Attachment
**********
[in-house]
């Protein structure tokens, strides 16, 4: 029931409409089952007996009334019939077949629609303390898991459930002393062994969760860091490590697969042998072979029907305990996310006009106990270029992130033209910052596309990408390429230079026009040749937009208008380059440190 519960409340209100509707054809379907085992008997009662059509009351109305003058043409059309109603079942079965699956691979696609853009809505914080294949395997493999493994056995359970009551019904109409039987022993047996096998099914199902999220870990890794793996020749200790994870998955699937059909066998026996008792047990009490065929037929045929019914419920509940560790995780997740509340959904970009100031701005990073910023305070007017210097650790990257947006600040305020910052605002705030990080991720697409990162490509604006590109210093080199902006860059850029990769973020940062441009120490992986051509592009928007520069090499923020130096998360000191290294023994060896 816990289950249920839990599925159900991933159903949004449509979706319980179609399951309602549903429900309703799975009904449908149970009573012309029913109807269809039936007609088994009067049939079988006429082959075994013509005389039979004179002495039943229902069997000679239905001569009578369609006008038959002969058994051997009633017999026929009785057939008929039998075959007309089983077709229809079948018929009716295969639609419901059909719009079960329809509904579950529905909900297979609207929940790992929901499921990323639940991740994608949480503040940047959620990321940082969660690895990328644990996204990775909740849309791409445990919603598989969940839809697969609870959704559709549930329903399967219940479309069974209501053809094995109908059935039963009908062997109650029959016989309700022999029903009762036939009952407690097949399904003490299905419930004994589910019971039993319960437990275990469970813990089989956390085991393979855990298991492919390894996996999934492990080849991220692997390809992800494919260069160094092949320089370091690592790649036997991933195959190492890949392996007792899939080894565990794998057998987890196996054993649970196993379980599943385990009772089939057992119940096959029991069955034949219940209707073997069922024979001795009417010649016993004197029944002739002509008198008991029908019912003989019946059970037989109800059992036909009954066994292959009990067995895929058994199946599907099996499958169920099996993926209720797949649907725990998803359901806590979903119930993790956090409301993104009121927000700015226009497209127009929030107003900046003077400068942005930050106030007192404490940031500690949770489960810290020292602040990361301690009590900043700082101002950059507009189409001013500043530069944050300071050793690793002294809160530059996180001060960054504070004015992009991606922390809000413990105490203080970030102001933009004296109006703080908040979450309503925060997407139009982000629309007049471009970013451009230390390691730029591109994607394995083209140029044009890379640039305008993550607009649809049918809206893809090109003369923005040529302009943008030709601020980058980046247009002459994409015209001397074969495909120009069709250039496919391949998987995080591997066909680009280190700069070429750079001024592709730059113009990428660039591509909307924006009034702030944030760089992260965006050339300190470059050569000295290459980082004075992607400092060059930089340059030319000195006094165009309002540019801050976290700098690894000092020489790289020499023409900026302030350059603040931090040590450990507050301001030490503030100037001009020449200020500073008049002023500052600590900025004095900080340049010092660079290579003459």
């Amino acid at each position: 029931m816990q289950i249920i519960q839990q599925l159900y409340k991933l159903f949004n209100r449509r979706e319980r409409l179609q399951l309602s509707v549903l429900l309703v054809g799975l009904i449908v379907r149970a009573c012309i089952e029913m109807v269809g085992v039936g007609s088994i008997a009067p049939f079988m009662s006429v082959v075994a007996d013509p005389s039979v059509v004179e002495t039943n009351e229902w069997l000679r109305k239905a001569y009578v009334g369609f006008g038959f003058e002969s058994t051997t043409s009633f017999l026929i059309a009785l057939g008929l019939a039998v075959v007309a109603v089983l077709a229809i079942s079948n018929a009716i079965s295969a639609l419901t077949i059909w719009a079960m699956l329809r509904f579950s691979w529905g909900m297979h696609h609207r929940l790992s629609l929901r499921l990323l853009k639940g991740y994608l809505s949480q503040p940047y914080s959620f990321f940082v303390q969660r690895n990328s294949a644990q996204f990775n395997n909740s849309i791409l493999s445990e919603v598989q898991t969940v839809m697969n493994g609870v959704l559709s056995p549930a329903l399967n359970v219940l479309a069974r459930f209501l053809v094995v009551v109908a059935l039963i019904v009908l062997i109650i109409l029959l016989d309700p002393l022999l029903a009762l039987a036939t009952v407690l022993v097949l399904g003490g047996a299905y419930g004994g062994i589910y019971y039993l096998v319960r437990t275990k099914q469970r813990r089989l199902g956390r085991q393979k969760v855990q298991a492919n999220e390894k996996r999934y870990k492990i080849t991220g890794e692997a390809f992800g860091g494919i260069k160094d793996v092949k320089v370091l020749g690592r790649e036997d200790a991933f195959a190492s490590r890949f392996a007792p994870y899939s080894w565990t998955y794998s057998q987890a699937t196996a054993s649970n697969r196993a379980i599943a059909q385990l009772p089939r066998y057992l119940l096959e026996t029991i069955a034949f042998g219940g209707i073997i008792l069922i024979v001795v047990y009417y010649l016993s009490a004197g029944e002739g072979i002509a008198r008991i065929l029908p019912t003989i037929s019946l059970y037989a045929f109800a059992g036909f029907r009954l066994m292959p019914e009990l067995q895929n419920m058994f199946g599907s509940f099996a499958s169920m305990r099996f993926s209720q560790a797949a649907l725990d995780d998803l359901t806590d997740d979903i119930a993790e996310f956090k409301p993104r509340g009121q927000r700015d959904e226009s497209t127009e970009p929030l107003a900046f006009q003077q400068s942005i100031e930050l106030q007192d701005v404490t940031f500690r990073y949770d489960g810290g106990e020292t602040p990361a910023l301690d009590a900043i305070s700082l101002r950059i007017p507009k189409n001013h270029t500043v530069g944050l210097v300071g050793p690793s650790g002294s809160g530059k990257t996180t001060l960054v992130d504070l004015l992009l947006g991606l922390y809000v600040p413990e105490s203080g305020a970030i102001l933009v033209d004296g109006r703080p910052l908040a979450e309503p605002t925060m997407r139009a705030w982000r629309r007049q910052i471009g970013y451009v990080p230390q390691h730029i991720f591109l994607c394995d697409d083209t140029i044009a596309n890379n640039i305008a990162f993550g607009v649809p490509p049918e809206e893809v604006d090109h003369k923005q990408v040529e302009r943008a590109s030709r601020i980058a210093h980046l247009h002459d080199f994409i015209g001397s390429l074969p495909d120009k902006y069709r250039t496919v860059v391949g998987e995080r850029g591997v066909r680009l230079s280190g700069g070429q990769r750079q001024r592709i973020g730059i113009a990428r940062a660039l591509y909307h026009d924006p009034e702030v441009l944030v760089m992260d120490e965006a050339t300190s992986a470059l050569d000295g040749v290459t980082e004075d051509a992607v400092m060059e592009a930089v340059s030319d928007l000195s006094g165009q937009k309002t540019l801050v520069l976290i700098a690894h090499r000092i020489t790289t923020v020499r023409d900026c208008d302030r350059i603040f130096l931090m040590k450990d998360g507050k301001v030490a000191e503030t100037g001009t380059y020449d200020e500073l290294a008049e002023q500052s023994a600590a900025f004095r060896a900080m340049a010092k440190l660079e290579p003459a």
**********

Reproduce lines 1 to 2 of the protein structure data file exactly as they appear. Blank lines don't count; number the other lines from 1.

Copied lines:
[in-house]
């Protein structure tokens, strides 16, 4: 029931409409089952007996009334019939077949629609303390898991459930002393062994969760860091490590697969042998072979029907305990996310006009106990270029992130033209910052596309990408390429230079026009040749937009208008380059440190 519960409340209100509707054809379907085992008997009662059509009351109305003058043409059309109603079942079965699956691979696609853009809505914080294949395997493999493994056995359970009551019904109409039987022993047996096998099914199902999220870990890794793996020749200790994870998955699937059909066998026996008792047990009490065929037929045929019914419920509940560790995780997740509340959904970009100031701005990073910023305070007017210097650790990257947006600040305020910052605002705030990080991720697409990162490509604006590109210093080199902006860059850029990769973020940062441009120490992986051509592009928007520069090499923020130096998360000191290294023994060896 816990289950249920839990599925159900991933159903949004449509979706319980179609399951309602549903429900309703799975009904449908149970009573012309029913109807269809039936007609088994009067049939079988006429082959075994013509005389039979004179002495039943229902069997000679239905001569009578369609006008038959002969058994051997009633017999026929009785057939008929039998075959007309089983077709229809079948018929009716295969639609419901059909719009079960329809509904579950529905909900297979609207929940790992929901499921990323639940991740994608949480503040940047959620990321940082969660690895990328644990996204990775909740849309791409445990919603598989969940839809697969609870959704559709549930329903399967219940479309069974209501053809094995109908059935039963009908062997109650029959016989309700022999029903009762036939009952407690097949399904003490299905419930004994589910019971039993319960437990275990469970813990089989956390085991393979855990298991492919390894996996999934492990080849991220692997390809992800494919260069160094092949320089370091690592790649036997991933195959190492890949392996007792899939080894565990794998057998987890196996054993649970196993379980599943385990009772089939057992119940096959029991069955034949219940209707073997069922024979001795009417010649016993004197029944002739002509008198008991029908019912003989019946059970037989109800059992036909009954066994292959009990067995895929058994199946599907099996499958169920099996993926209720797949649907725990998803359901806590979903119930993790956090409301993104009121927000700015226009497209127009929030107003900046003077400068942005930050106030007192404490940031500690949770489960810290020292602040990361301690009590900043700082101002950059507009189409001013500043530069944050300071050793690793002294809160530059996180001060960054504070004015992009991606922390809000413990105490203080970030102001933009004296109006703080908040979450309503925060997407139009982000629309007049471009970013451009230390390691730029591109994607394995083209140029044009890379640039305008993550607009649809049918809206893809090109003369923005040529302009943008030709601020980058980046247009002459994409015209001397074969495909120009069709250039496919391949998987995080591997066909680009280190700069070429750079001024592709730059113009990428660039591509909307924006009034702030944030760089992260965006050339300190470059050569000295290459980082004075992607400092060059930089340059030319000195006094165009309002540019801050976290700098690894000092020489790289020499023409900026302030350059603040931090040590450990507050301001030490503030100037001009020449200020500073008049002023500052600590900025004095900080340049010092660079290579003459």